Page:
Comment


        • #19
          Originally posted by emmie View Post
          If he was just diagnosed a month ago, I can totally understand his perspective on this. Learning of a serious auto-immune condition and trying to understand the medical prognosis and treatment is very unsettling to a person.

          THEN you come along and propose a dietary solution--in effect, now giving him more to deal with when he may be currently on information overload from the PA. Surely he's seeing a PA who works with an MD. If so, it's not unusual at all for the PA to do the counseling and monitoring of a new patient. Thanks to insurance company greed, doctors get less and less time to spend with their patients.

          You seem to be critical of his medical treatment, and at this time what he needs is just support. Down the road, as he adjusts to his condition, he may be more open to reading about what nutrition has to offer him. I say reading because you'd be wise to provide him with science articles, not your opinion of what he should do.
          I'm critical of his medical treatment because of the encyclopedia-size list of side effects and no real hope for a long term solution. I read prednisone has as high as 80% relapse rate after you stop taking it. And Cellcept.... No. Just no. That drug terrifies the living hell out of me. He has a history of UC and has played the prednisone game before.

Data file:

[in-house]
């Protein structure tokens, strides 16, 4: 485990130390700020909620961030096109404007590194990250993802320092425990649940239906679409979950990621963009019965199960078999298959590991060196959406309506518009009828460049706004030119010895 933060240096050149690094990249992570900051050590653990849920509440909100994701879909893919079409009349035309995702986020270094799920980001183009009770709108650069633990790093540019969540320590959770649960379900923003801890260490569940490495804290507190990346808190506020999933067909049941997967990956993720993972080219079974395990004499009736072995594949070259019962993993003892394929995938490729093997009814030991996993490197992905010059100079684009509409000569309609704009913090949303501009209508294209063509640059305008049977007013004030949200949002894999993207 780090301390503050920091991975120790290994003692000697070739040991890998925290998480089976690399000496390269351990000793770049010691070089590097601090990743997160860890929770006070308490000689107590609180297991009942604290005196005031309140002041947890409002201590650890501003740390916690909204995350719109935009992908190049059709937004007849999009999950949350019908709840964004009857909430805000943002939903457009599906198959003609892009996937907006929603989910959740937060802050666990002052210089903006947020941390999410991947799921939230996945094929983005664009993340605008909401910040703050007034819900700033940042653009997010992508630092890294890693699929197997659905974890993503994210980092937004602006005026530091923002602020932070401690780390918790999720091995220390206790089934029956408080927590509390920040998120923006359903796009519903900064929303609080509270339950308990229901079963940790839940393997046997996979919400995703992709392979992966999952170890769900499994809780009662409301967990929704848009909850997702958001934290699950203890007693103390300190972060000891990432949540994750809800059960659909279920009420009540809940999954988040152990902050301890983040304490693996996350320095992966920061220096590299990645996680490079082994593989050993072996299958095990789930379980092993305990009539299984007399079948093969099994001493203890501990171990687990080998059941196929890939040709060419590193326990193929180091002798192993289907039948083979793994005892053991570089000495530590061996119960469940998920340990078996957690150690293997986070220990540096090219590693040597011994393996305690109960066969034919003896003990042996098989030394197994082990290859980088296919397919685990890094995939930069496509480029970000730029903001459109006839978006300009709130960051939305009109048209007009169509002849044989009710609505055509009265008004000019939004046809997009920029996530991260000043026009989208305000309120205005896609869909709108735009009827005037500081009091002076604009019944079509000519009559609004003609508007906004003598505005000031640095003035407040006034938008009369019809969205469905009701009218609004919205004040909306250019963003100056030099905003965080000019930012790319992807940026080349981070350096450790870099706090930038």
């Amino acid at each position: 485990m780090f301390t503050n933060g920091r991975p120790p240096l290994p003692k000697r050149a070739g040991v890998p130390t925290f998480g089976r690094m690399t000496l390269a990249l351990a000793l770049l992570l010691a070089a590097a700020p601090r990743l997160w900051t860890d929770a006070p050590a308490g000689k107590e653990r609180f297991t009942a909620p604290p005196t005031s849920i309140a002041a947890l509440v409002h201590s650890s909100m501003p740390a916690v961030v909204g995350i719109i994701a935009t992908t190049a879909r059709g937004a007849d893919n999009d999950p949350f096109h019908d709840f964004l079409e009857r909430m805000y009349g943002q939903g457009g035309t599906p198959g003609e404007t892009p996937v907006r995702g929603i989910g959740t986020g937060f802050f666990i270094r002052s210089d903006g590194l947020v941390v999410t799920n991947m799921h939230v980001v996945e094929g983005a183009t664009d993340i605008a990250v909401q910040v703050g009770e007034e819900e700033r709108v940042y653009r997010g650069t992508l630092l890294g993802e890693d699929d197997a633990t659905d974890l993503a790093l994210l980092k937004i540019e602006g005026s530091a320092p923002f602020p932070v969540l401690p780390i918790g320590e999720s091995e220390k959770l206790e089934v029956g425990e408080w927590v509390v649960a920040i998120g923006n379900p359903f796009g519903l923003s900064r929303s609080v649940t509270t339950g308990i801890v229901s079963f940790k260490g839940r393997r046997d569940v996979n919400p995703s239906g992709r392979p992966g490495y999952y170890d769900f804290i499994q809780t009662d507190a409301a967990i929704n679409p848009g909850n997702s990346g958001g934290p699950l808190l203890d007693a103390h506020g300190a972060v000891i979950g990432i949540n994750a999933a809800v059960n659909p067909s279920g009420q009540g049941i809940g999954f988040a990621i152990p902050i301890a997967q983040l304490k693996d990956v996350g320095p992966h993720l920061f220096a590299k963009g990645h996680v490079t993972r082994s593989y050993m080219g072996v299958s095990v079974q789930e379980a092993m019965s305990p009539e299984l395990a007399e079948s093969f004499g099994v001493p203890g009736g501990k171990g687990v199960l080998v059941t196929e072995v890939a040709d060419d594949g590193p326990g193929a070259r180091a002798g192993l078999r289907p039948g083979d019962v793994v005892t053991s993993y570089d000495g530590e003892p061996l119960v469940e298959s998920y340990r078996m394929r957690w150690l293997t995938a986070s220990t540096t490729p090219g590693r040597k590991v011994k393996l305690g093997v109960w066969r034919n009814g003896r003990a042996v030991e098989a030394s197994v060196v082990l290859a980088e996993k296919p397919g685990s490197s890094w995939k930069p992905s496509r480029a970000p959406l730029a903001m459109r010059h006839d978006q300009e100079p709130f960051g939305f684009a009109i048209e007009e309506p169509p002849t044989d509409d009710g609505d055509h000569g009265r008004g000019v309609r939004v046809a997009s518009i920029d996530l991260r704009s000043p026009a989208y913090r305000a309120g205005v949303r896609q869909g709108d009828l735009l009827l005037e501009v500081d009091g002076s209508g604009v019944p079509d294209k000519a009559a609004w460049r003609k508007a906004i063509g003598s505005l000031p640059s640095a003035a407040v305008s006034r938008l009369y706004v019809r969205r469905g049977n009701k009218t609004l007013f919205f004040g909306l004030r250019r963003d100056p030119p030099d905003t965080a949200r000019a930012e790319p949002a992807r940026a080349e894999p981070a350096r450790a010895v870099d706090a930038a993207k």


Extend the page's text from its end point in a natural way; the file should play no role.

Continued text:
...

          Comment


          • #20
            Prednisone can be a miracle worker for some conditions but man is it rough on the body. I have a blood condition and have to take it before any surgery/bloodletting procedures because I have very low platelets and bleed too much. Took it for a month before my 1st son, which was good because I ended up needing an emergency c-section but it made my life hell. I luckily escaped the moon face and weight gain but it wreaked havoc on my brain and body. I'd do anything to avoid being on that drug for anything other than a few days pre-surgery. And my platelets went up (though are far below the bottom range of normal) when I cut out gluten and processed foods. My blood condition is defined as an auto-immune illness. Luckily it doesn't impact me other than bruising easily and afore mentioned surgery prep.

            Comment


            • #21
              But that was my point. You may be absolutely correct about the problems with his medical treatment--or you may be completely wrong. EVERY Rx has many negative side effects, but sometimes the Rx is essential. But, IMO, the issue is that he is an ADULT, and if he wants to pursue medical treatment, that's his decision. And if your view of this angers him, then perhaps you need to let it go for a while.